Now that was what is called busy. The connection with the University has re-established big time. There was a gap over November, December and January. To be fair there was the end of year “holiday” and the so-named 3 week assessment period – needed for the other Modules.
Thinking about this in reflection then, several group lectures were attended and there was the follow up from the previous week’s module leader one2one meeting that led to running a consistent aesthetic right across image set.
We also briefly held a peer to peer meeting, the first known of in several months. We’re a small cohort with 10 of 13 starters still around. Only 8 signed up for these meetings. A connection has also been made with a student from another cohort who was passed in my direction by a tutor.
There were also the preparations for a meeting with a book designer Victoria Forrest. All good as the work is interrelated and the key to the public showing. No images, no public showing. The research was toned down and research-led practice had been in full flow again this week.
So how did the book design session go? (rhetorical question). That’s in a separate post.
It was good and has focussed on incorporating one’s own genome. My DNA has been sequenced and has now been downloaded and is being analysed for transcription errors and an academic publication read on the topic. Although specific to kidney disease and with some reference to mice it was nevertheless useful to learn of the error rates, non-base insertion and the weird folding that results. In the mind’s eye the DNA spiral has an idealised representation. This reading gave the truth.
Anyway, the knowledge gives the photographer some deeper information to back up any talk that might follow?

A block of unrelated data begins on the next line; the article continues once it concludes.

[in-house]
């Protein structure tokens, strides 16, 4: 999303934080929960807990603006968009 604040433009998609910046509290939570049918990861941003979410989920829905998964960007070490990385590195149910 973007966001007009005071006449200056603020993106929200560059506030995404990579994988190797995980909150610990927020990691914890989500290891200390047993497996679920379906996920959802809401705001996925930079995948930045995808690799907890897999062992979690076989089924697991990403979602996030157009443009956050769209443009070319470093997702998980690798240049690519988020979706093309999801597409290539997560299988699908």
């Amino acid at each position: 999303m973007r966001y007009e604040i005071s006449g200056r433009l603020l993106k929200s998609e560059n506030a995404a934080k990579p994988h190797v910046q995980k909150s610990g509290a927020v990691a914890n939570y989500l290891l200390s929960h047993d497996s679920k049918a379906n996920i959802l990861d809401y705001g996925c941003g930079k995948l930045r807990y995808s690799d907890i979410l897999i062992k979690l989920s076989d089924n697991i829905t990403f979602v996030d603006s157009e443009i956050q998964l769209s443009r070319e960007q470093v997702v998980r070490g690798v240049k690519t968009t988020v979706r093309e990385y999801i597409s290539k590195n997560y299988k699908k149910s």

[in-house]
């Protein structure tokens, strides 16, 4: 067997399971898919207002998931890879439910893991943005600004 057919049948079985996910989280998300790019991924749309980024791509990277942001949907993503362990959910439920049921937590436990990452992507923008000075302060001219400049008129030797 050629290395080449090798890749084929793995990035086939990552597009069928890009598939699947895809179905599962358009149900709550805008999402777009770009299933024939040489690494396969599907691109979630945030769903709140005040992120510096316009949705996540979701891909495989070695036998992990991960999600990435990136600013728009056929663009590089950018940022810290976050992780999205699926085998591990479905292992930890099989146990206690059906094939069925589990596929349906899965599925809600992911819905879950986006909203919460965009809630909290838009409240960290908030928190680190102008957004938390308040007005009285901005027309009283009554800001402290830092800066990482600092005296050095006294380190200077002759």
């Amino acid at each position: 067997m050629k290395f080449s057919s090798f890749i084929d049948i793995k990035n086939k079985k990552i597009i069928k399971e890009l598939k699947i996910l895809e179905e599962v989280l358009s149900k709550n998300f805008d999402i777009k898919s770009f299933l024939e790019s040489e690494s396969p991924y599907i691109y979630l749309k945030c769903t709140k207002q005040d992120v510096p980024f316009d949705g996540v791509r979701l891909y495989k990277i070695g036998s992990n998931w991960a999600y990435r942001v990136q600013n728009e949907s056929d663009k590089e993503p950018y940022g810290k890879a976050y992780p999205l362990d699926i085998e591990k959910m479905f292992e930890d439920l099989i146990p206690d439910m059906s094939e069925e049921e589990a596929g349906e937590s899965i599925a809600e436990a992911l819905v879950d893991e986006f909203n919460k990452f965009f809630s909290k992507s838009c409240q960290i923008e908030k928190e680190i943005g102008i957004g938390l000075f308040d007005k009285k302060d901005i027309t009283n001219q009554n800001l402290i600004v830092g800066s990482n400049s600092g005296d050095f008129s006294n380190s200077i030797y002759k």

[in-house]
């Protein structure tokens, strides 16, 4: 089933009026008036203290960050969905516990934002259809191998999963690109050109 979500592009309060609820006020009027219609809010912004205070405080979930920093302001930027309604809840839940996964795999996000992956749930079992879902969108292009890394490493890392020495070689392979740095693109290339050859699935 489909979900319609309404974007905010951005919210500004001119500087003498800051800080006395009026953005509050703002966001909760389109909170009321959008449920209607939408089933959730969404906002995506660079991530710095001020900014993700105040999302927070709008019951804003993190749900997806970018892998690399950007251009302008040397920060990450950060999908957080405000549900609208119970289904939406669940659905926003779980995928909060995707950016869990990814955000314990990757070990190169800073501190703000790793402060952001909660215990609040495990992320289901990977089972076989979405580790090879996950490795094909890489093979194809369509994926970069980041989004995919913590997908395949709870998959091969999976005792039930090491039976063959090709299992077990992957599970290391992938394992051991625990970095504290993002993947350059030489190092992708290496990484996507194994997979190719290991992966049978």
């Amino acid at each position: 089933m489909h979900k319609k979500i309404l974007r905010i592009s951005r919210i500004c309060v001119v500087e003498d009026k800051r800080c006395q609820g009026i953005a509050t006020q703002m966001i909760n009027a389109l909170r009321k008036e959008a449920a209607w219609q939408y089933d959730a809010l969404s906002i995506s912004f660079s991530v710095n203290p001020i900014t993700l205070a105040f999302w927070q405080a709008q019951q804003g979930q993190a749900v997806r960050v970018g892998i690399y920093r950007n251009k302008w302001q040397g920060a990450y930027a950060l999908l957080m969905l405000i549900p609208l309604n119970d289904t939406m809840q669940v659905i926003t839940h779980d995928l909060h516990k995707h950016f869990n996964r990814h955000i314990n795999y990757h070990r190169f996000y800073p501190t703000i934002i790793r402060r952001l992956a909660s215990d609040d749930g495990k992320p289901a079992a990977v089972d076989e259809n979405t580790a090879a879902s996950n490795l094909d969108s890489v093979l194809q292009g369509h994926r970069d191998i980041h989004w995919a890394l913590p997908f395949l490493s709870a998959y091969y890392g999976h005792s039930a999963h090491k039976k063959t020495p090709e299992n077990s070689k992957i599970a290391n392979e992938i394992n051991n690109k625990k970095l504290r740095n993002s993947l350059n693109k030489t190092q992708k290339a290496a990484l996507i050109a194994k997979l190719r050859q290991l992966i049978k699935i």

Scanning became a big thing and a whole weekend was spent learning software SilverFast and i1 colour calibration. The reason for this is/was to up the level of professionalism in reusing family archive photographs. The current set I accessed needs to be rescanned. A hidden agenda exists too. The acquisition of a film scanner and darkroom gear means work can go back to film photography. This will now be after the FMP but it is an exciting development in photography. The Studio where I’m based (less so with these studies) is starting to run combined workshops on Landscape and Street film photography. I’m really pleased with this revival.
With so much digital practice and digital darkroom processing, it will be a relief to turn back to film.
Thinking ahead of the week there is the catch-up to be made on Video making and drafting of the Critical Review of Practice CRoP.
Such is the life that this blog post will need to be cut back as some of the activity reported falls into the Week 16 reflection, due in the next day or two.
So, all in all, a very rewarding and active time on the project with work changing rapidly at this point. Lots of connection with the University has been helpful while consuming more of that rare resource called time. Can’t win.